The theory that life arose in some earthly, warm pond and the various mechanisms suggested for that emergence. Intelligent design and extraterrestrial theories. Silicate surface, panspermia, RNA world, replicator, ribozyme, hypercycle, metabolism first theory and lipids first theory, emergence at volcanic vents and emulsions - coacervates. Criticisms of those theories.
Bioepistemic commentary on the theory of prebiotic oscillations. Bioepistemic evolution as a guide to the construction of this theory. Identification of crucial stages in prebiosis - origin of biochemical pathways, coevolution of enzymes with lipid vesicles, oscillating biochemistry, allostery and the emergence of cells. Separation of data and power sources as evidence of prior design in evolving systems, either adaptive or intelligent.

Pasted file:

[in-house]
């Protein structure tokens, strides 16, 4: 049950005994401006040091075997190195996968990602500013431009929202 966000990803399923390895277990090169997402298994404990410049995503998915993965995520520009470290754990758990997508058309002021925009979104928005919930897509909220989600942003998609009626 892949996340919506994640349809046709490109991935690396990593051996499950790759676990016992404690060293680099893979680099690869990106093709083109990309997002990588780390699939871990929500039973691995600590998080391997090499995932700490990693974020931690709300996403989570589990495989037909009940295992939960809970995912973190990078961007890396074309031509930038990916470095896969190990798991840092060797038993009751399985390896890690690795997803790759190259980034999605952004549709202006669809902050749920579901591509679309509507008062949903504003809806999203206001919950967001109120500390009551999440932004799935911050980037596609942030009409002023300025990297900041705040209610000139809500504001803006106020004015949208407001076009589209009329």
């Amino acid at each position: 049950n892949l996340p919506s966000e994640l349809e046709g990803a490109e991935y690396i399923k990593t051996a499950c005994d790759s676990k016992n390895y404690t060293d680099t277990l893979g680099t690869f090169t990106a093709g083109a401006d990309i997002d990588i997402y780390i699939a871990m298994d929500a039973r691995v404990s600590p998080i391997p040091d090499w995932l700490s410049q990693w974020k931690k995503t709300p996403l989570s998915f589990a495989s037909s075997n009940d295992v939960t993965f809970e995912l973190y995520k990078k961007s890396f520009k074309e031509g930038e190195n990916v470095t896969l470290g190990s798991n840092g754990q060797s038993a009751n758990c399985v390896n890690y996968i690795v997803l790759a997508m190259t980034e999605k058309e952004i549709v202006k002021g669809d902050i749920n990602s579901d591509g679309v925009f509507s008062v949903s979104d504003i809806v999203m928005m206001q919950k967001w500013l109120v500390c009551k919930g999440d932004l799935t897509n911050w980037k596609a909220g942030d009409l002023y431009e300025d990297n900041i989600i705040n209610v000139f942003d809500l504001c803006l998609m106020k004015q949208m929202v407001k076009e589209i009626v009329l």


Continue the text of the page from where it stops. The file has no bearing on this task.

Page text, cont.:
Discussion of the theory of prebiotic oscillations as a theory for the origin of life. Advantages of the theory, superior axiomatic structure, parsimony and richness of content. Limited evidence. Suggestions for further work.
References and links for the theory of the origin of life by the evolution of prebiotic oscillations.
© John A Hewitt MA PhD (Cantab.)
The work described here was performed as an independent investigation by John A Hewitt who asserts the right to be recognized as its author and as the originator of the novel ideas presented here. The topics to which this claim applies include, but are not limited to, the application of bioepistemic evolution to the prebiotic situation, the discussion of the sun as a data and power source for prebiotic evolving systems, the recognition of sun-induced chemical oscillations as information carriers subject to evolutionary selection and to the theories for the origin of biochemical pathways and self-oscillatory, allosteric and cyclic biochemistry that result.
This study is a greatly extended version of a poster originally presented at the Royal Society meeting on conditions for the emergence of life on the early earth, London, 13 & 14 February, 2006. This internet version was made available on 6 September, 2006. Comments and criticism are solicited - see the "contact & copyright" link for contact details.